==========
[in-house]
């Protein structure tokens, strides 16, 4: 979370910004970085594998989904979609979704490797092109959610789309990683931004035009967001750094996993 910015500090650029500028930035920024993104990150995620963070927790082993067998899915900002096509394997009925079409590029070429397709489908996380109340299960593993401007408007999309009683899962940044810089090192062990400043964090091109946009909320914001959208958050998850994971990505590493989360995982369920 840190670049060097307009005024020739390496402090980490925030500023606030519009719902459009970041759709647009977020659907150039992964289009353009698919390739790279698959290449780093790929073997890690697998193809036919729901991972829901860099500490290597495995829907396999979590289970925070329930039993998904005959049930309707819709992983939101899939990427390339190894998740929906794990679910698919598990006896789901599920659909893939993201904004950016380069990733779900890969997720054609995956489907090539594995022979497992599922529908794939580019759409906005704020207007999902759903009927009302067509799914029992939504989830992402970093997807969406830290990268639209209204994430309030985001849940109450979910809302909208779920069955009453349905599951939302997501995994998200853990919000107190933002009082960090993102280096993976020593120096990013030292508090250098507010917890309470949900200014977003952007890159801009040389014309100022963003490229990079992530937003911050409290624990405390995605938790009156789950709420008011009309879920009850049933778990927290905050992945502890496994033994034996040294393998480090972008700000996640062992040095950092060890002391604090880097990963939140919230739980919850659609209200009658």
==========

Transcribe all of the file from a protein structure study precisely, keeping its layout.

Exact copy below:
[in-house]
């Protein structure tokens, strides 16, 4: 979370910004970085594998989904979609979704490797092109959610789309990683931004035009967001750094996993 910015500090650029500028930035920024993104990150995620963070927790082993067998899915900002096509394997009925079409590029070429397709489908996380109340299960593993401007408007999309009683899962940044810089090192062990400043964090091109946009909320914001959208958050998850994971990505590493989360995982369920 840190670049060097307009005024020739390496402090980490925030500023606030519009719902459009970041759709647009977020659907150039992964289009353009698919390739790279698959290449780093790929073997890690697998193809036919729901991972829901860099500490290597495995829907396999979590289970925070329930039993998904005959049930309707819709992983939101899939990427390339190894998740929906794990679910698919598990006896789901599920659909893939993201904004950016380069990733779900890969997720054609995956489907090539594995022979497992599922529908794939580019759409906005704020207007999902759903009927009302067509799914029992939504989830992402970093997807969406830290990268639209209204994430309030985001849940109450979910809302909208779920069955009453349905599951939302997501995994998200853990919000107190933002009082960090993102280096993976020593120096990013030292508090250098507010917890309470949900200014977003952007890159801009040389014309100022963003490229990079992530937003911050409290624990405390995605938790009156789950709420008011009309879920009850049933778990927290905050992945502890496994033994034996040294393998480090972008700000996640062992040095950092060890002391604090880097990963939140919230739980919850659609209200009658």